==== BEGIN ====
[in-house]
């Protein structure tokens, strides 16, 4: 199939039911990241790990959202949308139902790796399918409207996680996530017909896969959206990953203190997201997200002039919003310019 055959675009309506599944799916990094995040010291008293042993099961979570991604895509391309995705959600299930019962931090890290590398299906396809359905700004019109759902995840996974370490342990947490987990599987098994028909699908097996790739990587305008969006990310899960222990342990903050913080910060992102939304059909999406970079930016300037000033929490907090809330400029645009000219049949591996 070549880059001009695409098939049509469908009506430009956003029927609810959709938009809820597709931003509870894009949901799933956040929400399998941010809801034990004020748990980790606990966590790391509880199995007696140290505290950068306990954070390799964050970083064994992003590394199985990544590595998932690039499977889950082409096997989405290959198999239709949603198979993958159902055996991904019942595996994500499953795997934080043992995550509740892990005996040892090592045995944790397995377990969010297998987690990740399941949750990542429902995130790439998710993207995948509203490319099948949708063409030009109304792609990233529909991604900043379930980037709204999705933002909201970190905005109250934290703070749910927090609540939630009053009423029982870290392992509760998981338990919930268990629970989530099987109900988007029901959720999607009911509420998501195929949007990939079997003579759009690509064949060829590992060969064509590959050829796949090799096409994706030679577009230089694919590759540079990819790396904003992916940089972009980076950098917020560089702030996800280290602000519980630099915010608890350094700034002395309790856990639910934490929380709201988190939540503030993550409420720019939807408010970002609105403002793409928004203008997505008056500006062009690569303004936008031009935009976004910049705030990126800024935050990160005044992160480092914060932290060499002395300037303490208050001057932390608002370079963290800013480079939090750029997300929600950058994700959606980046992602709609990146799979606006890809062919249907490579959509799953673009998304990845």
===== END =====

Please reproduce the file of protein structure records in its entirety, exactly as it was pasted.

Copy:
[in-house]
């Protein structure tokens, strides 16, 4: 199939039911990241790990959202949308139902790796399918409207996680996530017909896969959206990953203190997201997200002039919003310019 055959675009309506599944799916990094995040010291008293042993099961979570991604895509391309995705959600299930019962931090890290590398299906396809359905700004019109759902995840996974370490342990947490987990599987098994028909699908097996790739990587305008969006990310899960222990342990903050913080910060992102939304059909999406970079930016300037000033929490907090809330400029645009000219049949591996 070549880059001009695409098939049509469908009506430009956003029927609810959709938009809820597709931003509870894009949901799933956040929400399998941010809801034990004020748990980790606990966590790391509880199995007696140290505290950068306990954070390799964050970083064994992003590394199985990544590595998932690039499977889950082409096997989405290959198999239709949603198979993958159902055996991904019942595996994500499953795997934080043992995550509740892990005996040892090592045995944790397995377990969010297998987690990740399941949750990542429902995130790439998710993207995948509203490319099948949708063409030009109304792609990233529909991604900043379930980037709204999705933002909201970190905005109250934290703070749910927090609540939630009053009423029982870290392992509760998981338990919930268990629970989530099987109900988007029901959720999607009911509420998501195929949007990939079997003579759009690509064949060829590992060969064509590959050829796949090799096409994706030679577009230089694919590759540079990819790396904003992916940089972009980076950098917020560089702030996800280290602000519980630099915010608890350094700034002395309790856990639910934490929380709201988190939540503030993550409420720019939807408010970002609105403002793409928004203008997505008056500006062009690569303004936008031009935009976004910049705030990126800024935050990160005044992160480092914060932290060499002395300037303490208050001057932390608002370079963290800013480079939090750029997300929600950058994700959606980046992602709609990146799979606006890809062919249907490579959509799953673009998304990845």